Blog Archive

Tuesday, July 12, 2011

Crowd protests Mexican teen's potential deportation; Protesters fight for Mexican teen caught speeding

By Nicole Young
The Tennessean
Jul. 8, 2011

Mercedes Gonzalez presented a deputy with her graduation cap, a group of about 30 students, teachers and community advocates looking on in front of the Davidson County Sheriff’s Office.

Gonzalez, 18, and her supporters, clad in graduation caps, had a message to deliver Thursday: “Don’t deport our city’s future.”

Gonzalez, who moved from Mexico to Nashville with her family at age 11, was arrested for speeding — going 48 mph in a 40 mph zone — and held at the Metro Jail for three days after a traffic stop on May 15. Because she is in the country illegally, she faces deportation.

And even though she and her supporters were told that Sheriff Daron Hall was not in, they carried on with their plans.

'This is home'

“We are here today because we feel like this is a serious issue in our community,” Luis Escoto, 18, a recent Glencliff High School graduate, told the deputy standing at the entrance.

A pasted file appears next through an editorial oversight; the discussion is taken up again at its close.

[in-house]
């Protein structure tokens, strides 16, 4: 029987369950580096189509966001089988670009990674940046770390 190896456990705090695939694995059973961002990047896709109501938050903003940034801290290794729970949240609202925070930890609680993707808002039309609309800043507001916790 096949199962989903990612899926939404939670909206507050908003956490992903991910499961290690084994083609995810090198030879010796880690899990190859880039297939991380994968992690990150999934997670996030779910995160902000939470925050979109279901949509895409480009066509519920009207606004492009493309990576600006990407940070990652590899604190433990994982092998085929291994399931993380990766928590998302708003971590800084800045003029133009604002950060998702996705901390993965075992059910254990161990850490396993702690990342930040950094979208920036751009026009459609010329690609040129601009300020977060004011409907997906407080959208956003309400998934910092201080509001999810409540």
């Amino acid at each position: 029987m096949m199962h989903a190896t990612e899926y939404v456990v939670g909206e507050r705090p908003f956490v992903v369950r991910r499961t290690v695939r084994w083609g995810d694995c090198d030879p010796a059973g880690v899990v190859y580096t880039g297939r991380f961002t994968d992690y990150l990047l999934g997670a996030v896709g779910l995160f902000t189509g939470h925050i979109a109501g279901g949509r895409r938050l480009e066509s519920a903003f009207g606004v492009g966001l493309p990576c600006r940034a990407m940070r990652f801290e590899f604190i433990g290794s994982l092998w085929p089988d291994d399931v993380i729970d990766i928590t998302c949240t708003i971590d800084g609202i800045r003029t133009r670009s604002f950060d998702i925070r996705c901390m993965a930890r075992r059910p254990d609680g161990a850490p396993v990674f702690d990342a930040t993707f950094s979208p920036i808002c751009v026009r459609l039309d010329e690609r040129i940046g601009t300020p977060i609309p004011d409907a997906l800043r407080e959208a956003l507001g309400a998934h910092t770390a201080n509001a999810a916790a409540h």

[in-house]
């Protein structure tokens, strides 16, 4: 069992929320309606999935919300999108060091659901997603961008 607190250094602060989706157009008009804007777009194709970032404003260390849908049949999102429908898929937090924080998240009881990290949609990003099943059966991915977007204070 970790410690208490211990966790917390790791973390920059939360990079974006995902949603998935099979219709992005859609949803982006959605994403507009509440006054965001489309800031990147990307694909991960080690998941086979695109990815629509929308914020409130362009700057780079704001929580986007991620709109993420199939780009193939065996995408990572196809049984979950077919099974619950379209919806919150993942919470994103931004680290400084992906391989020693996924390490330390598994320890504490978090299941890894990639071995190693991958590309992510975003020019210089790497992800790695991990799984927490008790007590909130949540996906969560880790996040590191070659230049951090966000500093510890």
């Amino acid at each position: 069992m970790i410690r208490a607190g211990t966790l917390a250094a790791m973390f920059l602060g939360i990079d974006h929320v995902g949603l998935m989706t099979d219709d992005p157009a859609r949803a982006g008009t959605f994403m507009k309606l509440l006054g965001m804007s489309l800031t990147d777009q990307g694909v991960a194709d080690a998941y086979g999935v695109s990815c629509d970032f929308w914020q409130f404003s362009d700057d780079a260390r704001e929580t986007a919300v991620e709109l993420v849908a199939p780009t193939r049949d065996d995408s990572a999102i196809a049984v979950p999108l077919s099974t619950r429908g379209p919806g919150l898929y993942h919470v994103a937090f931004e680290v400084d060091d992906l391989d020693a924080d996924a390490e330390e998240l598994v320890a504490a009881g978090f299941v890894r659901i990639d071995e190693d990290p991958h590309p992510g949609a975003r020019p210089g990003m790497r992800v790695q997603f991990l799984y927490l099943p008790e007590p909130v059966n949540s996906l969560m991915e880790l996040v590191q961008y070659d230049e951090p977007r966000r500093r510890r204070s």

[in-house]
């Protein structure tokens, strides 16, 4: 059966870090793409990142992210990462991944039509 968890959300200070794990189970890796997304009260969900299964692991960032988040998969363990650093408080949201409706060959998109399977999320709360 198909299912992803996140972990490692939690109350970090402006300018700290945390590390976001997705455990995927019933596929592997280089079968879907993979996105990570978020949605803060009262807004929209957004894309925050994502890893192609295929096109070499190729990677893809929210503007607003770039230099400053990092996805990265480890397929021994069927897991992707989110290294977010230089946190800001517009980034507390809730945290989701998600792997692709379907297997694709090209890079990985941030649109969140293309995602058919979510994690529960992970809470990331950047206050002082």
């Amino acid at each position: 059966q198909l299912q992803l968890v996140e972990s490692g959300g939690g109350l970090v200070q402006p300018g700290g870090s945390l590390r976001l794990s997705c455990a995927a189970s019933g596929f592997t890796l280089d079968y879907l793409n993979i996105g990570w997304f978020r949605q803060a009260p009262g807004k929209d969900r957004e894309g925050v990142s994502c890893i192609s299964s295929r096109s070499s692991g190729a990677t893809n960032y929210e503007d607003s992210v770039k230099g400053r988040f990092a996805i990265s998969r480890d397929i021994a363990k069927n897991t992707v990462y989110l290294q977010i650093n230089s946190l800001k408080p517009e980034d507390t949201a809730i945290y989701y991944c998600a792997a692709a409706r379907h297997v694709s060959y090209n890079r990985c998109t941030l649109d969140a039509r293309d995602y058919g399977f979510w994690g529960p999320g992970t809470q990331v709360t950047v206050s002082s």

“Students are being arrested and families are being separated. We don’t think it’s a good thing.”

Gonzalez spoke about her arrest for the first time after the group marched from the sheriff’s office to the Metro Courthouse on Second Avenue.

“When I was in jail I was so scared,” she said. “They told me I’d never see my family again or make my graduation ceremony.”

But Gonzalez did make the Overton High School ceremony, held on May 21. She said she walked home from the jail, a two-hour journey, after she was released on her own recognizance.

“I cried all the way home,” she said. “I love Nashville. This is home. I don’t know what I’ll do if they send me back to Mexico. I’m scared to go back.”

So far, there has been no movement in Gonzalez’s case, said Adrienne Schlichtemier, her attorney.

“We’ve made a request for deferred action to (Immigration and Customs Enforcement),” said Schlichtemier, who works with the nonprofit group Justice for Our Neighbors. “If that doesn’t go through, we’ll have to look at other avenues of action, such as asking our representatives or congressmen and women for a private bill.

“The good news is there’s no rush. An immigration hearing has not been set yet.”

There is no word on how long it could take for a hearing, said Schlichtemier, who became involved with the case through the public defender’s office.

The protest came after nearly three weeks of planning, said Karla Vasquez, a leader with JUMP, which translated from Spanish stands for Youth United for a Better Present. It is affiliated with the Tennessee Immigrant and Refugee Rights Coalition.

The deputy wouldn’t take Gonzalez’s graduation cap, so she left it on the sidewalk in front of the sheriff’s office. An hour after the protesters left the facility, it was still there.

“We’re leaving it here for now, but it will be discarded at some point,” sheriff’s office spokeswoman Karla Weikal said.

Contact Nicole Young at 615-259-8091 or